tems before they would be granted recognition as equal and independent
sovereign states.33
The imposition of the standard of civilization did not solve all the prob-
lems involved in the expansion of international society to embrace a much
more multicultural membership. As Bull argued, once non-European
states had been incorporated into the society of states, they began to
question various other aspects of its internal organization, leading to what
he called a ˜revolt against the West™, particularly as non-European states
began to insist upon more comprehensive rules governing racial discrim-
ination, uniting the international society against the apartheid regime in
South Africa. More controversially, they also developed a radical con-
ception of a ˜New International Economic Order™ that actively promoted
greater equality in the global distribution of wealth. Bull pointed out that
the non-European states were not always subversive, however; even the
˜revolt against the West™ had in some respects reinforced the traditional
structure of the states-system, since the new states were generally keen to
32 James Mayall, Nationalism and International Society (Cambridge University Press, 1990).
33 As well as Bull, The Anarchical Society, a more sustained discussion is offered in Gerrit
Gong, The Standard of Civilization in International Society (Oxford: Clarendon Press,
1984).
The orthodox theory of order 25

assert their prerogatives as equal and independent sovereigns as the basis
for sustaining or enlarging their in¬‚uence in world politics.34 Neverthe-
less, Bull still believed that the survival of the states-system and society
of states in contemporary world politics would ultimately depend on its
ability to create a genuinely cosmopolitan culture, not one based solely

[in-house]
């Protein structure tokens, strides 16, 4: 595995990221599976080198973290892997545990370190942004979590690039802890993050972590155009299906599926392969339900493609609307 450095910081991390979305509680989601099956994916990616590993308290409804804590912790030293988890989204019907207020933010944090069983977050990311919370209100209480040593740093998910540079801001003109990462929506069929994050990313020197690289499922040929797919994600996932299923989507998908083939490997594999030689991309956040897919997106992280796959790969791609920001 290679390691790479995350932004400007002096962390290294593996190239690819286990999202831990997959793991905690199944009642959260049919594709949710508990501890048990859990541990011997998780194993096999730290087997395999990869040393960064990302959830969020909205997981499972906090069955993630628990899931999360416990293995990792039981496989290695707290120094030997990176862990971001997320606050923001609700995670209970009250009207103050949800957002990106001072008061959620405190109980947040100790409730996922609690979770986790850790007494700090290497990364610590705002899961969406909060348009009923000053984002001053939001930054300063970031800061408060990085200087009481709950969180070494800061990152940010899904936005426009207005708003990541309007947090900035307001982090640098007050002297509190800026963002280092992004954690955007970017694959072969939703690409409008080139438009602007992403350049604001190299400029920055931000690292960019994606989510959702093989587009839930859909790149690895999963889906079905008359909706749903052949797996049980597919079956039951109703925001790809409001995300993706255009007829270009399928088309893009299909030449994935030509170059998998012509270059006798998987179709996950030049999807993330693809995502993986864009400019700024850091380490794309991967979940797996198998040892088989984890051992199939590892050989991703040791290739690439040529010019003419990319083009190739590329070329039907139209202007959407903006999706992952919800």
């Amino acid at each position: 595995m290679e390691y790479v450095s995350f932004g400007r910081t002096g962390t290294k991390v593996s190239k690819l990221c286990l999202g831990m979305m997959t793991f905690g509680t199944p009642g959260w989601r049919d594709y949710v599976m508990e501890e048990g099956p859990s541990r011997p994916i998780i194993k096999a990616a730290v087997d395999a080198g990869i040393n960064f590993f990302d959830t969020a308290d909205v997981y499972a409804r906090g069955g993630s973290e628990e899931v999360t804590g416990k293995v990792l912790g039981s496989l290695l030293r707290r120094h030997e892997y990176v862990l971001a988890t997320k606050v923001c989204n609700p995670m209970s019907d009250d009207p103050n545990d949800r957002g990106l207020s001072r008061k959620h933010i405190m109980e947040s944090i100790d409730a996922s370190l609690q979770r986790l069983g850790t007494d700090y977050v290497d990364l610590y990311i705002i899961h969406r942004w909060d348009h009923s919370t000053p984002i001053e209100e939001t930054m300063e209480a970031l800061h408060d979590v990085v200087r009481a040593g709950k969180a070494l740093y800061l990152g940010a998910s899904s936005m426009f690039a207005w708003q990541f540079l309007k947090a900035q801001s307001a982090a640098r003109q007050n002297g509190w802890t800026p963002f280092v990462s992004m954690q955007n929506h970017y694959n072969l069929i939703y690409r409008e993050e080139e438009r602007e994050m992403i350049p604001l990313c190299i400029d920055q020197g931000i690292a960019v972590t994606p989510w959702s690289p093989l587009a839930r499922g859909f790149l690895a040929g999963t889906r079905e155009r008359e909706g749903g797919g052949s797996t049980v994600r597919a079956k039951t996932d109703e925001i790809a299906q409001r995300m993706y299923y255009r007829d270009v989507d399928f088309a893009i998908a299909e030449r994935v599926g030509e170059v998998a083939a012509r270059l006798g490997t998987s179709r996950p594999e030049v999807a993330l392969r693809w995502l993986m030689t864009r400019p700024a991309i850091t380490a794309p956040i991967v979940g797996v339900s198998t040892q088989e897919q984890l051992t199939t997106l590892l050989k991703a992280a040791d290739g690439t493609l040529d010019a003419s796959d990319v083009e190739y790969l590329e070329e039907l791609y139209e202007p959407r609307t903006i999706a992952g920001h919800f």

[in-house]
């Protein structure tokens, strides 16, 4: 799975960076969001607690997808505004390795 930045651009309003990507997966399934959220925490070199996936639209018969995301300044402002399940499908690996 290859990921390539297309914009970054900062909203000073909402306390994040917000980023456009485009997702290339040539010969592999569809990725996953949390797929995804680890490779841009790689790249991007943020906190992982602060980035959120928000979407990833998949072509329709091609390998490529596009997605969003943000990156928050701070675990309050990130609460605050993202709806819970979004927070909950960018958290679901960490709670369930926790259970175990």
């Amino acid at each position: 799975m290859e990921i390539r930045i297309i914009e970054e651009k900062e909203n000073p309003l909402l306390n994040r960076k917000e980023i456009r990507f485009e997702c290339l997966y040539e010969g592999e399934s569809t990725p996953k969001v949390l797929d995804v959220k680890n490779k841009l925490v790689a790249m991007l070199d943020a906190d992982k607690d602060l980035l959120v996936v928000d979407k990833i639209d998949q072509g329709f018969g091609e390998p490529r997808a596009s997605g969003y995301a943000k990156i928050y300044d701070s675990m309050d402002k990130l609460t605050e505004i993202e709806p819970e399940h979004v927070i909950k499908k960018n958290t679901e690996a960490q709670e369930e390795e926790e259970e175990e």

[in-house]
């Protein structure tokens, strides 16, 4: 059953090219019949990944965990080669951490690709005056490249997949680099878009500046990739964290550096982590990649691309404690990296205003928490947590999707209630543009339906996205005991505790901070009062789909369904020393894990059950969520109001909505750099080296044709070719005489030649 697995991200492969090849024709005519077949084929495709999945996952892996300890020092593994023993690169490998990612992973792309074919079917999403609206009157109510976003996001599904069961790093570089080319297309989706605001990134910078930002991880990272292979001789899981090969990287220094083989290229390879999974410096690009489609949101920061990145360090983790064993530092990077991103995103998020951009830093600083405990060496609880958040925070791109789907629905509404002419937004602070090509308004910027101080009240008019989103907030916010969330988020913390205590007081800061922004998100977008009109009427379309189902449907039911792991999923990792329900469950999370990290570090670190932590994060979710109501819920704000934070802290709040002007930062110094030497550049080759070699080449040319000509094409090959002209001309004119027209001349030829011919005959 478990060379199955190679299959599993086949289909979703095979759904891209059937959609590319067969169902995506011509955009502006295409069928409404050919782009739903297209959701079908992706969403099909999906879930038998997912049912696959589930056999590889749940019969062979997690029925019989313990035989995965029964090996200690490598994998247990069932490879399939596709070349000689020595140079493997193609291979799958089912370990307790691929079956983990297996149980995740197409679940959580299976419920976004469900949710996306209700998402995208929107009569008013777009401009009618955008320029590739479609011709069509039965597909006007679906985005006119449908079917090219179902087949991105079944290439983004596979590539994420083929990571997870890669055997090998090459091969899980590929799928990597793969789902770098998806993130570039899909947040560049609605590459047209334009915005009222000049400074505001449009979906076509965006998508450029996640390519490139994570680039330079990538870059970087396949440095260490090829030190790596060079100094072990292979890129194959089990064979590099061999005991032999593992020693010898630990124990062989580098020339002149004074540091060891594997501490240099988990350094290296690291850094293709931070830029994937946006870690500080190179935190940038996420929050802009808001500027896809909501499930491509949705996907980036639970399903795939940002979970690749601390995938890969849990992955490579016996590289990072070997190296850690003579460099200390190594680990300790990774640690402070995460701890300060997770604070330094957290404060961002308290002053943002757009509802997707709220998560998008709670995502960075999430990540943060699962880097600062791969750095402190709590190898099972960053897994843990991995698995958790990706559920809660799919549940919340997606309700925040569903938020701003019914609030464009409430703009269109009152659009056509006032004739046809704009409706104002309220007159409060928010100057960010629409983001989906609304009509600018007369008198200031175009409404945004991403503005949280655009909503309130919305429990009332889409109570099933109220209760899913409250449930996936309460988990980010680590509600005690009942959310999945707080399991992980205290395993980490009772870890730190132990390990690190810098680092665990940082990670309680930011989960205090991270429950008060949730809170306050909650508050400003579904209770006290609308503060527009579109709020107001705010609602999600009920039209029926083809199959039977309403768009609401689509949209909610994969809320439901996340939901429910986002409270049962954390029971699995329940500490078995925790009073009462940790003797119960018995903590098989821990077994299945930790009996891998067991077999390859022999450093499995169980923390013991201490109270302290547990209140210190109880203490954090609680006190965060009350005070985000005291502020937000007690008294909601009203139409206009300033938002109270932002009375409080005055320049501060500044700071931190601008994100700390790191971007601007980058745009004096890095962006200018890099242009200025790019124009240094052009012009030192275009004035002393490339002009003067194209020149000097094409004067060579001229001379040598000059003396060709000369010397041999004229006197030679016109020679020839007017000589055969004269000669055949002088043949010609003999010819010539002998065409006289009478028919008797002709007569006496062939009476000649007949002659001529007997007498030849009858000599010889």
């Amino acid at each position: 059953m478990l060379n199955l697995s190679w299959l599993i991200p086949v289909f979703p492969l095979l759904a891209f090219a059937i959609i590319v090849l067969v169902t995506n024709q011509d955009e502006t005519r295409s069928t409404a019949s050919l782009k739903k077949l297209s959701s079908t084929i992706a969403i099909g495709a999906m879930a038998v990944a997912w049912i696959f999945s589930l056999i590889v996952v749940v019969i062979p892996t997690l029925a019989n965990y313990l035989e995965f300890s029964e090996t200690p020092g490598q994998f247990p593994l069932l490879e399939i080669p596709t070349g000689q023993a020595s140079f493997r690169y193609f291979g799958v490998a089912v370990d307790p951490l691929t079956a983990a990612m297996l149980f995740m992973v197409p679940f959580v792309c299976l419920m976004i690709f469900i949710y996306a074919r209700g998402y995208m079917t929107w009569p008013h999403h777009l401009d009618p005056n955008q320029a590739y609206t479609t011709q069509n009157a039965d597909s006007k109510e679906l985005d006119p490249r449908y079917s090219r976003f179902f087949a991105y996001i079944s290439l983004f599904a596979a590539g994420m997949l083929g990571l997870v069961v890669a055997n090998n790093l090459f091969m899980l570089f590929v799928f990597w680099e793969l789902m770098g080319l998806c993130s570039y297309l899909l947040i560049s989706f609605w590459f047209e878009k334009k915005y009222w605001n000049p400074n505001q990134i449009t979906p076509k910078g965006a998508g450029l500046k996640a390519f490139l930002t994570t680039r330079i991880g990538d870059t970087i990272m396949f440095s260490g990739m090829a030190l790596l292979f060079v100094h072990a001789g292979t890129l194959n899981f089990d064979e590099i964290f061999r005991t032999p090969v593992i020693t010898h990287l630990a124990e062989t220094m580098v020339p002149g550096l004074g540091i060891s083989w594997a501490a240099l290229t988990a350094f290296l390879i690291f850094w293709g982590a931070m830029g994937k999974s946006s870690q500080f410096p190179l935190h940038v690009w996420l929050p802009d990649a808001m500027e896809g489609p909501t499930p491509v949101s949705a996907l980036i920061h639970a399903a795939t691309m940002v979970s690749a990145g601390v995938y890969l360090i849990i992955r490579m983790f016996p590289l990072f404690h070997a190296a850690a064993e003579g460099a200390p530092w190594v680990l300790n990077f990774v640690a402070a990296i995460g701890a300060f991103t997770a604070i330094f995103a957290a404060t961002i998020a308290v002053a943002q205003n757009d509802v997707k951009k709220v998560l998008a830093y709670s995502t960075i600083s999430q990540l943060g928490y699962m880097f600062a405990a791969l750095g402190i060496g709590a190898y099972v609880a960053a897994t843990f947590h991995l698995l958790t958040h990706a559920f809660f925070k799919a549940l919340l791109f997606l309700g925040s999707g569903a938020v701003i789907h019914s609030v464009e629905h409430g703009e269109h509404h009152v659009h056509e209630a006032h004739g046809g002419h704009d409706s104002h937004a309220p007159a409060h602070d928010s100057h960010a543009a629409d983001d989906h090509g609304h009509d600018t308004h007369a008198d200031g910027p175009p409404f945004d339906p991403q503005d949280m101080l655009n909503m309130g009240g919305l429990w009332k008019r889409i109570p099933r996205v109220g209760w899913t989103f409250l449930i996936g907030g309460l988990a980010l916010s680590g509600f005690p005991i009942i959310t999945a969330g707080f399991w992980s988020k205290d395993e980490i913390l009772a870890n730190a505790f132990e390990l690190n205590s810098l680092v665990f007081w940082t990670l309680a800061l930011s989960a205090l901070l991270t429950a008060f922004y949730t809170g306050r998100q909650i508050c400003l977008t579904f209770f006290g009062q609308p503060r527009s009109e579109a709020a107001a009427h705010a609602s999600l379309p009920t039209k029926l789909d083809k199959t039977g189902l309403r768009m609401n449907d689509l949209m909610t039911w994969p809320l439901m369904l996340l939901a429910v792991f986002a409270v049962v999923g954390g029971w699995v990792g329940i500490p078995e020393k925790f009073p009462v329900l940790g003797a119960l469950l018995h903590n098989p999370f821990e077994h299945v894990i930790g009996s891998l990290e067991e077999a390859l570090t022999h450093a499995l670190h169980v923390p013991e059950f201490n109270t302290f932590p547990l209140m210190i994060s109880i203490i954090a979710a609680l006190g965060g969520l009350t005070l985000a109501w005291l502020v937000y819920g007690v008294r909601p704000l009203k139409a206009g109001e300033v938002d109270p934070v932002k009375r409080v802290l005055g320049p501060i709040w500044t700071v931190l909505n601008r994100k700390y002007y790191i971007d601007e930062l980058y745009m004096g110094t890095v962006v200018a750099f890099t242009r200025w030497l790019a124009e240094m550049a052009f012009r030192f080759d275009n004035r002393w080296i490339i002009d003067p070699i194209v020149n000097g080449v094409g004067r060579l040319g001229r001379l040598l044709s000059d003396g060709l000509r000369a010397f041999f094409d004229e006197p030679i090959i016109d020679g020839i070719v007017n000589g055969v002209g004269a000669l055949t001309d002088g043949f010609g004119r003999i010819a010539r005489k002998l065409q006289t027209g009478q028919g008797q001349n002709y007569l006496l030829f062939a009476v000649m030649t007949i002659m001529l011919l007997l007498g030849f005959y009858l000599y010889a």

on Western values and the ˜culture of modernity™, that would be able to
attract support from both European and non-European peoples.
It would be quite unfair to underplay the importance of these addi-
tions to the original theory of the states-system, but it would be wrong
to suppose that they are enough to give us a proper account of order
in modern world politics. The counter-revolutionary description of the
development of European public order does not just need up-dating;
it needs to be expanded with respect to its description of early mod-
ern world politics. There are two crucial gaps that ought be addressed.
First, its hostility to the French Revolution re¬‚ects a general antipathy
towards republican forms of government, expressed through the con-
tention that the European system was a system of monarchies, where
republics like the Dutch achieved little more than grudging recognition.
Several contemporary historians have noted that this is a serious un-
derstatement of the importance of republicanism to the development of
modern European politics, and have attempted to recover a sense both of
the role that republics played in early modern Europe, and the relevance
of republican political ideas to modern international thought as well.35
A second gap, and if anything a more serious one, is the lack of a proper
account of the development of international political and legal order be-
yond Europe. Heeren certainly did not neglect the colonies; indeed they
were a central feature of his book. But what is crucial is that he viewed the
possession of colonies and the control of extra-European trade merely as
material ingredients within the European balance of power. The norma-
tive character of relations between European and non-European peoples,
or between European governments and their colonial settlers, did not
interest him. This could be explained in several ways. It may well have
been the case that he simply did not see it as relevant to the central
34 Hedley Bull, ˜The Revolt against the West™, in Bull and Watson, The Expansion of
International Society, pp. 217“28, and see also Robert Jackson, Quasi-States: Sovereignty,
International Relations and the Third World (Cambridge University Press, 1990).
35 Some works on the Dutch Republic, notably Marjolein ™t Hart, The Making of a Bourgeois
State: War, Politics and Finance during the Dutch Revolt (Manchester University Press,
1993), have gone a long way to dispelling some of Heeren™s myths about the weakness and
ineffectiveness of that form of government on the European stage. On republicanism in
Europe more generally, see Robert Oresko, G.C. Gibbs and H.M. Scott (eds.), Royal and
Republican Sovereignty in Early Modern Europe (Cambridge University Press, 1997), and
on international relations theory, Nicholas Onuf, The Republican Legacy in International